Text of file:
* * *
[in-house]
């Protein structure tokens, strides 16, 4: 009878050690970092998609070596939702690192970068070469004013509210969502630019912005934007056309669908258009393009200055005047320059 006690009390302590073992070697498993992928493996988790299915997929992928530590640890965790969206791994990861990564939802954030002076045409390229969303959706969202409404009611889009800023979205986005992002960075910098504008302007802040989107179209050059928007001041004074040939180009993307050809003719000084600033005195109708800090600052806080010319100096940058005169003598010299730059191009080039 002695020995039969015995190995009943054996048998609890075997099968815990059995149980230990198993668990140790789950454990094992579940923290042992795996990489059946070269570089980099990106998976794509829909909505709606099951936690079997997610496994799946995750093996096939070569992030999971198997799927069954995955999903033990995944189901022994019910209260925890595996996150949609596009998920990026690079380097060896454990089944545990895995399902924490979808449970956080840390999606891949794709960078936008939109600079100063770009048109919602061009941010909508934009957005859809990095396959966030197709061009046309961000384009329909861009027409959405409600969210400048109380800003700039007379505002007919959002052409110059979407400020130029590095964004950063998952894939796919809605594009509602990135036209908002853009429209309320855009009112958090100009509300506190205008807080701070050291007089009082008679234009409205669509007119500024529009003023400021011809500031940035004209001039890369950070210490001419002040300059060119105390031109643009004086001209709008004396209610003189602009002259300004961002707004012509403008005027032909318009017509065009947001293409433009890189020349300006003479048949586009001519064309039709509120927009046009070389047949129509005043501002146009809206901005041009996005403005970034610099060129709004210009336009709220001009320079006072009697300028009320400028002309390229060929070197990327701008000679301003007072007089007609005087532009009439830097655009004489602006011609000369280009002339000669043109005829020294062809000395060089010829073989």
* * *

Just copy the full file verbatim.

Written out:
[in-house]
């Protein structure tokens, strides 16, 4: 009878050690970092998609070596939702690192970068070469004013509210969502630019912005934007056309669908258009393009200055005047320059 006690009390302590073992070697498993992928493996988790299915997929992928530590640890965790969206791994990861990564939802954030002076045409390229969303959706969202409404009611889009800023979205986005992002960075910098504008302007802040989107179209050059928007001041004074040939180009993307050809003719000084600033005195109708800090600052806080010319100096940058005169003598010299730059191009080039 002695020995039969015995190995009943054996048998609890075997099968815990059995149980230990198993668990140790789950454990094992579940923290042992795996990489059946070269570089980099990106998976794509829909909505709606099951936690079997997610496994799946995750093996096939070569992030999971198997799927069954995955999903033990995944189901022994019910209260925890595996996150949609596009998920990026690079380097060896454990089944545990895995399902924490979808449970956080840390999606891949794709960078936008939109600079100063770009048109919602061009941010909508934009957005859809990095396959966030197709061009046309961000384009329909861009027409959405409600969210400048109380800003700039007379505002007919959002052409110059979407400020130029590095964004950063998952894939796919809605594009509602990135036209908002853009429209309320855009009112958090100009509300506190205008807080701070050291007089009082008679234009409205669509007119500024529009003023400021011809500031940035004209001039890369950070210490001419002040300059060119105390031109643009004086001209709008004396209610003189602009002259300004961002707004012509403008005027032909318009017509065009947001293409433009890189020349300006003479048949586009001519064309039709509120927009046009070389047949129509005043501002146009809206901005041009996005403005970034610099060129709004210009336009709220001009320079006072009697300028009320400028002309390229060929070197990327701008000679301003007072007089007609005087532009009439830097655009004489602006011609000369280009002339000669043109005829020294062809000395060089010829073989």